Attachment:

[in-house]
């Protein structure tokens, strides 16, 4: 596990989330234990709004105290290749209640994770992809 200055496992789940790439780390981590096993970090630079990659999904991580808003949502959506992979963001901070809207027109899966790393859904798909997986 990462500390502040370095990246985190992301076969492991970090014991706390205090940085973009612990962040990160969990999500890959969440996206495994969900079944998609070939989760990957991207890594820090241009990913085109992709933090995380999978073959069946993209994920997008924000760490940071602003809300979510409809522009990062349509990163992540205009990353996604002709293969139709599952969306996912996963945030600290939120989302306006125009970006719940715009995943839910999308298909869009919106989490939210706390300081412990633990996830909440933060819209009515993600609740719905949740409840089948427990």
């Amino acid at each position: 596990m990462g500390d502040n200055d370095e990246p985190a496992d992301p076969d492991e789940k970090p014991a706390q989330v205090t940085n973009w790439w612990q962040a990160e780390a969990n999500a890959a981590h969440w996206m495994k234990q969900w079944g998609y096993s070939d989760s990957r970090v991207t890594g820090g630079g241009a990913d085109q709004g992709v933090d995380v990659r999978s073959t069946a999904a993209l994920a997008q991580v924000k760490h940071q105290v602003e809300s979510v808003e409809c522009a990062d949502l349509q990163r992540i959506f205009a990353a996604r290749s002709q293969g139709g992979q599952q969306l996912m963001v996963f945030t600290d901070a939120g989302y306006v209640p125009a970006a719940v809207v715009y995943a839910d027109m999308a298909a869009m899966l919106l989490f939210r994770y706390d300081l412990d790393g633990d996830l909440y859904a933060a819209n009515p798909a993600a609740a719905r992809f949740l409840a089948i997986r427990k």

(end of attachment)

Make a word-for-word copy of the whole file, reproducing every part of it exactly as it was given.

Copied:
[in-house]
């Protein structure tokens, strides 16, 4: 596990989330234990709004105290290749209640994770992809 200055496992789940790439780390981590096993970090630079990659999904991580808003949502959506992979963001901070809207027109899966790393859904798909997986 990462500390502040370095990246985190992301076969492991970090014991706390205090940085973009612990962040990160969990999500890959969440996206495994969900079944998609070939989760990957991207890594820090241009990913085109992709933090995380999978073959069946993209994920997008924000760490940071602003809300979510409809522009990062349509990163992540205009990353996604002709293969139709599952969306996912996963945030600290939120989302306006125009970006719940715009995943839910999308298909869009919106989490939210706390300081412990633990996830909440933060819209009515993600609740719905949740409840089948427990």
């Amino acid at each position: 596990m990462g500390d502040n200055d370095e990246p985190a496992d992301p076969d492991e789940k970090p014991a706390q989330v205090t940085n973009w790439w612990q962040a990160e780390a969990n999500a890959a981590h969440w996206m495994k234990q969900w079944g998609y096993s070939d989760s990957r970090v991207t890594g820090g630079g241009a990913d085109q709004g992709v933090d995380v990659r999978s073959t069946a999904a993209l994920a997008q991580v924000k760490h940071q105290v602003e809300s979510v808003e409809c522009a990062d949502l349509q990163r992540i959506f205009a990353a996604r290749s002709q293969g139709g992979q599952q969306l996912m963001v996963f945030t600290d901070a939120g989302y306006v209640p125009a970006a719940v809207v715009y995943a839910d027109m999308a298909a869009m899966l919106l989490f939210r994770y706390d300081l412990d790393g633990d996830l909440y859904a933060a819209n009515p798909a993600a609740a719905r992809f949740l409840a089948i997986r427990k």